Ovarian Cancer Awareness Month

Ovarian cancer is one of the most serious cancers affecting women. In the United States, an estimated 22,000 women will be diagnosed every year with this disease and approximately 14,250 will die because of it.  This type of cancer usually affects women who are in their fifties and sixties, and who typically have a family history of the disease. When the disease is detected early, the five-year survival rate is approximately 92%.

Symptoms of ovarian cancer are:

• Bloating
• Nausea, indigestion, gas, and constipation
• Abdominal and pelvic pain
• Fatigue
• Backaches
• Frequent Urination with urgency

When a physician suspects ovarian cancer, they will perform certain tests to confirm the diagnosis. The exam will include a blood test for the CA-125 genetic marker, an examination of the abdomen to see if there is tenderness, a pelvic exam, ultrasound, and a biopsy.

There are four main stages of ovarian cancer:

. Stage I – completely confined to one or both ovaries.
. Stage II – Found in one or both ovaries with spread to other pelvic organs (bladder, colon, rectum, uterus).
. Stage III – Cancer is found in one or both ovaries and has spread to the lining of the abdomen and/or the lymph nodes.
. Stage IV – Most advanced stage of the disease with spread to additional organs such as liver and lung.

Treatment options for ovarian cancer include chemotherapy, surgical removal of the affected organ(s), hormone therapy, and radiation. The type of treatment will be determined by the type of ovarian cancer, the age of the patient, and the stage of the disease.

Remember that early detection is important and just may save your life. All women should see their OB/Gyn once a year for a pelvic exam. If you would like to make an appointment at Flushing Hospital Medical Center’s Ambulatory Care Center, please call 718-670-5486.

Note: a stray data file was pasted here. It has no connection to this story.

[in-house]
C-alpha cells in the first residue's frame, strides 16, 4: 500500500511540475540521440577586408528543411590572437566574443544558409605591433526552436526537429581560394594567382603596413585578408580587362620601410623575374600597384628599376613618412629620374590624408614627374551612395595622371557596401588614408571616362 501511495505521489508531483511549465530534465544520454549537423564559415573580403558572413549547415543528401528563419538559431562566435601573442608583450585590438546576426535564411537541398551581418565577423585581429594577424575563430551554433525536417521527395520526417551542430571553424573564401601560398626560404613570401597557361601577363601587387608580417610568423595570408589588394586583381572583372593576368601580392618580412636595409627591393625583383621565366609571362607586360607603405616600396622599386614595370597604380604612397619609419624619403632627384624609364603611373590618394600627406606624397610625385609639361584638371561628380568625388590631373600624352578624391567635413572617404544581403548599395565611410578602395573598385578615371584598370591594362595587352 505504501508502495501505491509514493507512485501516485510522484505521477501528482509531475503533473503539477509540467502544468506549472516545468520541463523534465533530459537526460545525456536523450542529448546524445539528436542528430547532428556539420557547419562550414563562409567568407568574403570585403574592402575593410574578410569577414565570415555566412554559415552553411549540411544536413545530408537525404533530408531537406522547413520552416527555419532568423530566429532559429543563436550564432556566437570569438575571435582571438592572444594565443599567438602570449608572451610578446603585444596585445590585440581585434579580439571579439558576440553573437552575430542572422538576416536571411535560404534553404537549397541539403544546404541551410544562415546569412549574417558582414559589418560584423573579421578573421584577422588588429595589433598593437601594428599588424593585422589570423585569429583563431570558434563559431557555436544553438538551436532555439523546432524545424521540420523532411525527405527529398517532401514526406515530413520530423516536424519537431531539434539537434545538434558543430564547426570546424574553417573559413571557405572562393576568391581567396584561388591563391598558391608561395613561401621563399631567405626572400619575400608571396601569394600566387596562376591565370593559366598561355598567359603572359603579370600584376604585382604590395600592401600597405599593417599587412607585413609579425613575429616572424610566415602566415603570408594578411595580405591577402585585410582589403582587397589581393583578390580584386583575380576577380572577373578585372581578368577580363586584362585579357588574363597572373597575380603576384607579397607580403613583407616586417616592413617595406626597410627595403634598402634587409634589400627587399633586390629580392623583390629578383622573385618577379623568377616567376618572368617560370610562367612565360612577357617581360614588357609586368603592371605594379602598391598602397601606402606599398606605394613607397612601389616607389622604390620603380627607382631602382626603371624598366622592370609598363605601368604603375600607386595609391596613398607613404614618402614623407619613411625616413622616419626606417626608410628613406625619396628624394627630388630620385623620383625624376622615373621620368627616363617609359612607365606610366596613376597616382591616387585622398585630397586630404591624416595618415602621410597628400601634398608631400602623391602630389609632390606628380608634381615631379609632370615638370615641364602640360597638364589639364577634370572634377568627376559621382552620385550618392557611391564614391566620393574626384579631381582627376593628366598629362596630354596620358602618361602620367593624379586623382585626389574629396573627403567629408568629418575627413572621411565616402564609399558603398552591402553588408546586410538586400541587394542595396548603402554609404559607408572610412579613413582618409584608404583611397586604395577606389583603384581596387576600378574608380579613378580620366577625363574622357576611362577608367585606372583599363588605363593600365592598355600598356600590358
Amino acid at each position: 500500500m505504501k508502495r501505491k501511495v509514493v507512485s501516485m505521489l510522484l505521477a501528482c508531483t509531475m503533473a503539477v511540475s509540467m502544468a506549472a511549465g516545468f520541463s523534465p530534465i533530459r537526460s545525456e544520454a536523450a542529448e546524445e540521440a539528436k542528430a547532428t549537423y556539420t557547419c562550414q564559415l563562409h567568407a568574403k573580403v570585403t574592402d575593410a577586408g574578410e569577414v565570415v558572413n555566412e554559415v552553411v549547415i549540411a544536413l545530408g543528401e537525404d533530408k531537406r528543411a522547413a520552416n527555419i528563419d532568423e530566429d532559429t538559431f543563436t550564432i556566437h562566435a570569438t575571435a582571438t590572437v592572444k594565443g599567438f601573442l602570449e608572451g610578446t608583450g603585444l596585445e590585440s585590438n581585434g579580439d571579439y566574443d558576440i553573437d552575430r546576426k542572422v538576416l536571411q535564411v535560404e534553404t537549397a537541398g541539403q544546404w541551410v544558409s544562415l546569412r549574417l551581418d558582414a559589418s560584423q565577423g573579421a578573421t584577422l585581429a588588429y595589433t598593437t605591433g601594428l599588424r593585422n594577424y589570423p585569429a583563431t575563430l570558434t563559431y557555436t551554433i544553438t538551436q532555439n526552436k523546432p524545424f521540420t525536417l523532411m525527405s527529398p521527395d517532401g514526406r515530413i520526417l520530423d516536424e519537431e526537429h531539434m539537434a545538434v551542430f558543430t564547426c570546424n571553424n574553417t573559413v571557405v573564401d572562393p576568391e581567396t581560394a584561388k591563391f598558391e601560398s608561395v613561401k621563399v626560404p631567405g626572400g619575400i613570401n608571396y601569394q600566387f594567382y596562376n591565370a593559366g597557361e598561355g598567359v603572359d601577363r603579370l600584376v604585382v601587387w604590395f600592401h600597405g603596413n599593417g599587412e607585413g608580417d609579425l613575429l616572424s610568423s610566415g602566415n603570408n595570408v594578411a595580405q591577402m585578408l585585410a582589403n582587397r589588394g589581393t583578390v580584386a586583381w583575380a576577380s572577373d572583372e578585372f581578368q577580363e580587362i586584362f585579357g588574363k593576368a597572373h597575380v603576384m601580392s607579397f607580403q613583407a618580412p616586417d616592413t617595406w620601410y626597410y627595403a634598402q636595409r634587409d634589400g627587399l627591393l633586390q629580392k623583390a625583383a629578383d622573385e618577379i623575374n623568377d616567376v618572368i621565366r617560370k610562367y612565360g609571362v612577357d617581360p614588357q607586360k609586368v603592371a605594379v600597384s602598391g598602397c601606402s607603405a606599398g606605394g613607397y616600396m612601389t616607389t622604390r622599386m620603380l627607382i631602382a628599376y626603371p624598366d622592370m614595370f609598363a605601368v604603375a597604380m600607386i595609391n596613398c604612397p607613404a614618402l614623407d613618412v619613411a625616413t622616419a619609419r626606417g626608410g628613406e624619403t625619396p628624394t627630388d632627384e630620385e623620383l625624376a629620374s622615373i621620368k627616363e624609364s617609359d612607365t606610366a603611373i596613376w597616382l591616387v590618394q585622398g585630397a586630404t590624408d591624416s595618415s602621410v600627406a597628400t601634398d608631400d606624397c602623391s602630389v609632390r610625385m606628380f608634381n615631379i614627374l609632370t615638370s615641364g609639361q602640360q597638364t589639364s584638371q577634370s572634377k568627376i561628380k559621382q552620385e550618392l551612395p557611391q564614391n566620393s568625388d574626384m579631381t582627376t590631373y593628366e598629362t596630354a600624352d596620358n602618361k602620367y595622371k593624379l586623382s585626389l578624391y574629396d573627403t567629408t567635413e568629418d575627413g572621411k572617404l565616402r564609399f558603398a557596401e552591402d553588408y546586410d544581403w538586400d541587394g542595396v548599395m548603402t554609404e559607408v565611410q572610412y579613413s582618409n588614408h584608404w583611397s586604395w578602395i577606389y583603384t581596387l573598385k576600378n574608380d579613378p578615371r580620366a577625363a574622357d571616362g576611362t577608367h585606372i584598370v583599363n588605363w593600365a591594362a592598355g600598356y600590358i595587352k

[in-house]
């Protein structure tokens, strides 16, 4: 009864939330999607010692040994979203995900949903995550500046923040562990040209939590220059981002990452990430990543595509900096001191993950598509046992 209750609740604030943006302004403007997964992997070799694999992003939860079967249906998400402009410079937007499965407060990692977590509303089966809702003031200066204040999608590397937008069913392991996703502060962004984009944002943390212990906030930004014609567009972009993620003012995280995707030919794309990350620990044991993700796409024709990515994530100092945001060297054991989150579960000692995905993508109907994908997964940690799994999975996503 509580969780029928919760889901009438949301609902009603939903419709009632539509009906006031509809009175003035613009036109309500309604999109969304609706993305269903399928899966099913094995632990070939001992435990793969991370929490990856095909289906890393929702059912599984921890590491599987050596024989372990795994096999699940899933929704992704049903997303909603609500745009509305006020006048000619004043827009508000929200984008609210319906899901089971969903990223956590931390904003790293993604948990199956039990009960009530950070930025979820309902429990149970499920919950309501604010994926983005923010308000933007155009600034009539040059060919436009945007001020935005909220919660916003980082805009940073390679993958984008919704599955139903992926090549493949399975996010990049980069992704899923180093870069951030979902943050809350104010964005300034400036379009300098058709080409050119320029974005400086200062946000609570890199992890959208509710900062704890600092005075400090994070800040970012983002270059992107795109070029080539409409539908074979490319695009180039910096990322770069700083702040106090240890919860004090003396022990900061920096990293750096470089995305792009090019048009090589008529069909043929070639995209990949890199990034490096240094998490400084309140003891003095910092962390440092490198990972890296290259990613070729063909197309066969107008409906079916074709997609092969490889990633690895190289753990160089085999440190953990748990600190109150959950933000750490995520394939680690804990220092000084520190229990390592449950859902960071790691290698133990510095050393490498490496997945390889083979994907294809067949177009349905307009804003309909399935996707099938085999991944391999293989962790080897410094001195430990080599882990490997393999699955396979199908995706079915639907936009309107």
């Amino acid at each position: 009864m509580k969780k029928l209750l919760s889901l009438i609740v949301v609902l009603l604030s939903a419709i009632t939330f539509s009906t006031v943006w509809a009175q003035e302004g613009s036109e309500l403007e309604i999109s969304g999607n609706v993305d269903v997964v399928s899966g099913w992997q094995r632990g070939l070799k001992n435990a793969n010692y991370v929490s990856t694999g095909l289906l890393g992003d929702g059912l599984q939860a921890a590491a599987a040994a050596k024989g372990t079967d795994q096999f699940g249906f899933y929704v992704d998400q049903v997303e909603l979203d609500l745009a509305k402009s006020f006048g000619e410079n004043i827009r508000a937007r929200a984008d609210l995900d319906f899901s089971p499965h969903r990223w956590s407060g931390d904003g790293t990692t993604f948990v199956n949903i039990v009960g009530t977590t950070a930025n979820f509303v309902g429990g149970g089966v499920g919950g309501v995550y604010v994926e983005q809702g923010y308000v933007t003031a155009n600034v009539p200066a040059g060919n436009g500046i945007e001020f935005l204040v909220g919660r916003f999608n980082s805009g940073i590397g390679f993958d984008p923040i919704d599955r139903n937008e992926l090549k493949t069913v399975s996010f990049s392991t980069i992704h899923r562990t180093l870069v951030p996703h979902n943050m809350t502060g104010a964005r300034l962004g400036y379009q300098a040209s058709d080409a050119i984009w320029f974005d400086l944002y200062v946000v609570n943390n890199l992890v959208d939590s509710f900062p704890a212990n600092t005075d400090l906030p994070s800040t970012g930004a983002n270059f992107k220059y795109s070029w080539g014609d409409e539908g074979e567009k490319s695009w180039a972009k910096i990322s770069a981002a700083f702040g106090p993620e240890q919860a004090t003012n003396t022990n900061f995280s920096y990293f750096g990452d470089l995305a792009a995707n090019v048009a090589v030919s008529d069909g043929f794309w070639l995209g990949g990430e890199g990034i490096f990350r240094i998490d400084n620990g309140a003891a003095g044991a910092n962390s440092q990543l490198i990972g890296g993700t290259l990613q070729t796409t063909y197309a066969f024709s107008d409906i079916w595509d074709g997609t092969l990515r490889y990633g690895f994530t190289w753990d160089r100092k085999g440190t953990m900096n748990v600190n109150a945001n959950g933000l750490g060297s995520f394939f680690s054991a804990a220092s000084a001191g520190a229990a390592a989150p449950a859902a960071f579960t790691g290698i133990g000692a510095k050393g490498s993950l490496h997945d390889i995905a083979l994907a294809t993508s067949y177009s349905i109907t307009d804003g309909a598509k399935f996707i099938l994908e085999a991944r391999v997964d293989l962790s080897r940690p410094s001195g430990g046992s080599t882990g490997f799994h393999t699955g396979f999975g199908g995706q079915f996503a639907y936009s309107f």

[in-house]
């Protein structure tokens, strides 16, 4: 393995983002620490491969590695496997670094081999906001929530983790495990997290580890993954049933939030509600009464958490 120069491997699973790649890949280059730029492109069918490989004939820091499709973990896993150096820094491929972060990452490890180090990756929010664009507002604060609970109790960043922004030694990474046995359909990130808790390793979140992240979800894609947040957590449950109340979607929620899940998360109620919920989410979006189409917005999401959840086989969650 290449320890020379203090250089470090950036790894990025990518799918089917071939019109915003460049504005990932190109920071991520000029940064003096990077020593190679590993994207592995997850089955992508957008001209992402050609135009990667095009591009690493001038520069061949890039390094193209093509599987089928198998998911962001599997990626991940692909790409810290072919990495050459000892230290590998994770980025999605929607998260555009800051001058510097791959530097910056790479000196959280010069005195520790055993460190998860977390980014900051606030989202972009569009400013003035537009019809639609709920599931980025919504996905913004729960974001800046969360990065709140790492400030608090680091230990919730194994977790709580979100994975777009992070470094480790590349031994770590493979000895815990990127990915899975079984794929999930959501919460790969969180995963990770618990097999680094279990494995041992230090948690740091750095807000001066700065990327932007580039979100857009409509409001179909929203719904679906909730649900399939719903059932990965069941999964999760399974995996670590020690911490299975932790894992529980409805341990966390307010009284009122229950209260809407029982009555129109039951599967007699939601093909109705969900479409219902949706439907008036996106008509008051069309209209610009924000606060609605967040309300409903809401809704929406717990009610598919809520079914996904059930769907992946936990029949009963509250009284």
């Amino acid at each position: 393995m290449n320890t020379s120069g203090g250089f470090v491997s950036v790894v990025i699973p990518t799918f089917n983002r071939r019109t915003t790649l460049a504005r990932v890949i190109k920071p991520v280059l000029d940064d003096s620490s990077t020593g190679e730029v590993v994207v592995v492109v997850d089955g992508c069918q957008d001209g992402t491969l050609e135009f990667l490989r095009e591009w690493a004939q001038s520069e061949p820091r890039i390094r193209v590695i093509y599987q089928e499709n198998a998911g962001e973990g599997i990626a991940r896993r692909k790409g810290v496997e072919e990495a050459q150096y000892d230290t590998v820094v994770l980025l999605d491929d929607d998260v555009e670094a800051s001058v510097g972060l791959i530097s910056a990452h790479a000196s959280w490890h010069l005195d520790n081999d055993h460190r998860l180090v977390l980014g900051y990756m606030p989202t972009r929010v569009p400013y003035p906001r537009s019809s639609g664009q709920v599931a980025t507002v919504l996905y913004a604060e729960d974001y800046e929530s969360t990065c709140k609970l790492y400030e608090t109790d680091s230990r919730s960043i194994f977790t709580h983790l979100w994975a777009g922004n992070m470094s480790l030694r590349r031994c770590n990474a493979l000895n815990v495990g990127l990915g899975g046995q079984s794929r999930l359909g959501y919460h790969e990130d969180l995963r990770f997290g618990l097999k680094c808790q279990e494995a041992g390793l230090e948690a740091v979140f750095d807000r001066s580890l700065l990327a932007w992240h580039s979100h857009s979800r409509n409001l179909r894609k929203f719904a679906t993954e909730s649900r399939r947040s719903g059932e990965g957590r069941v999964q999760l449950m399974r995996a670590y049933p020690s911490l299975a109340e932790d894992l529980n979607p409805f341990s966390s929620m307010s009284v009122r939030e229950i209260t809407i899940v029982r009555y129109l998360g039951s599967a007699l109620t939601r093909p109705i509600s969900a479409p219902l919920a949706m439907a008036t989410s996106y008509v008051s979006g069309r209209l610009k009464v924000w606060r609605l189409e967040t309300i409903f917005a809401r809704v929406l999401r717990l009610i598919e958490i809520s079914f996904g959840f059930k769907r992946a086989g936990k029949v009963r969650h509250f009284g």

All content of this newsletter is intended for general information purposes only and is not intended or implied to be a substitute for professional medical advice, diagnosis or treatment. Please consult a medical professional before adopting any of the suggestions on this page. You must never disregard professional medical advice or delay seeking medical treatment based upon any content of this newsletter. PROMPTLY CONSULT YOUR PHYSICIAN OR CALL 911 IF YOU BELIEVE YOU HAVE A MEDICAL EMERGENCY.

How to prevent head lice

It is back to school season for millions of children across the United States. Undoubtedly at this time of year, there will be several who come home with more than new books. They may also come home with symptoms of a head lice infestation.

Head lice are very tiny, wingless insects that live on the heads, eyelashes and eyebrows of people. They feed on their host’s blood.

The symptoms of a head lice infestation include itching of the scalp, sores that come from scratching the scalp, and sometimes difficulty sleeping caused by the irritation of the scalp.

Since lice do not have the ability to fly, they are transferred from person to person who is in close contact with someone who is already infected. Although uncommon, they can also be transferred by coming in contact with a comb or a brush, a hat, or a shared pillow.